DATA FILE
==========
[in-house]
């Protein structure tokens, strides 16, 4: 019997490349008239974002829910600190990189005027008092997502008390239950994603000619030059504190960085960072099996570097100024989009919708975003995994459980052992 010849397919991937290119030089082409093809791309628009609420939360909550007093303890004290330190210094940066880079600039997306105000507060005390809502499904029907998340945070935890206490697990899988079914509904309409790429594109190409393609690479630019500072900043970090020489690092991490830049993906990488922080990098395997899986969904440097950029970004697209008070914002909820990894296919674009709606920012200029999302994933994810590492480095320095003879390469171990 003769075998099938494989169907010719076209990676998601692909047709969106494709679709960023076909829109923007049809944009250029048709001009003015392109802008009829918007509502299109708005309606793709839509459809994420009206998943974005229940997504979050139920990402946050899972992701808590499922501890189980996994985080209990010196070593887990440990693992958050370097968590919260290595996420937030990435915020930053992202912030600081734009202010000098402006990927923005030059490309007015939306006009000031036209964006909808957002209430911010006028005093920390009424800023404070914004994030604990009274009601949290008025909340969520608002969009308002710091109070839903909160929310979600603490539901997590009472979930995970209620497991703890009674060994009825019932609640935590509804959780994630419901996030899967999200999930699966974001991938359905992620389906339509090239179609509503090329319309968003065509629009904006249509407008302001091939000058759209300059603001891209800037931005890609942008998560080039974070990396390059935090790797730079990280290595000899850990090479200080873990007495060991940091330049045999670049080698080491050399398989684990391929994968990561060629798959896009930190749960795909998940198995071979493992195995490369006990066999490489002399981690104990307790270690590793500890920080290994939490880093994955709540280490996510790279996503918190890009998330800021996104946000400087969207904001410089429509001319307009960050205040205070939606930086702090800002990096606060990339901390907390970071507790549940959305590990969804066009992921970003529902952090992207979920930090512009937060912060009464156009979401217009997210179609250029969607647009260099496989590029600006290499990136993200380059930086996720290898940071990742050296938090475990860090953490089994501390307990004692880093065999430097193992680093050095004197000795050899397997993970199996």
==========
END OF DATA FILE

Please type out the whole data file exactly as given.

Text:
[in-house]
């Protein structure tokens, strides 16, 4: 019997490349008239974002829910600190990189005027008092997502008390239950994603000619030059504190960085960072099996570097100024989009919708975003995994459980052992 010849397919991937290119030089082409093809791309628009609420939360909550007093303890004290330190210094940066880079600039997306105000507060005390809502499904029907998340945070935890206490697990899988079914509904309409790429594109190409393609690479630019500072900043970090020489690092991490830049993906990488922080990098395997899986969904440097950029970004697209008070914002909820990894296919674009709606920012200029999302994933994810590492480095320095003879390469171990 003769075998099938494989169907010719076209990676998601692909047709969106494709679709960023076909829109923007049809944009250029048709001009003015392109802008009829918007509502299109708005309606793709839509459809994420009206998943974005229940997504979050139920990402946050899972992701808590499922501890189980996994985080209990010196070593887990440990693992958050370097968590919260290595996420937030990435915020930053992202912030600081734009202010000098402006990927923005030059490309007015939306006009000031036209964006909808957002209430911010006028005093920390009424800023404070914004994030604990009274009601949290008025909340969520608002969009308002710091109070839903909160929310979600603490539901997590009472979930995970209620497991703890009674060994009825019932609640935590509804959780994630419901996030899967999200999930699966974001991938359905992620389906339509090239179609509503090329319309968003065509629009904006249509407008302001091939000058759209300059603001891209800037931005890609942008998560080039974070990396390059935090790797730079990280290595000899850990090479200080873990007495060991940091330049045999670049080698080491050399398989684990391929994968990561060629798959896009930190749960795909998940198995071979493992195995490369006990066999490489002399981690104990307790270690590793500890920080290994939490880093994955709540280490996510790279996503918190890009998330800021996104946000400087969207904001410089429509001319307009960050205040205070939606930086702090800002990096606060990339901390907390970071507790549940959305590990969804066009992921970003529902952090992207979920930090512009937060912060009464156009979401217009997210179609250029969607647009260099496989590029600006290499990136993200380059930086996720290898940071990742050296938090475990860090953490089994501390307990004692880093065999430097193992680093050095004197000795050899397997993970199996």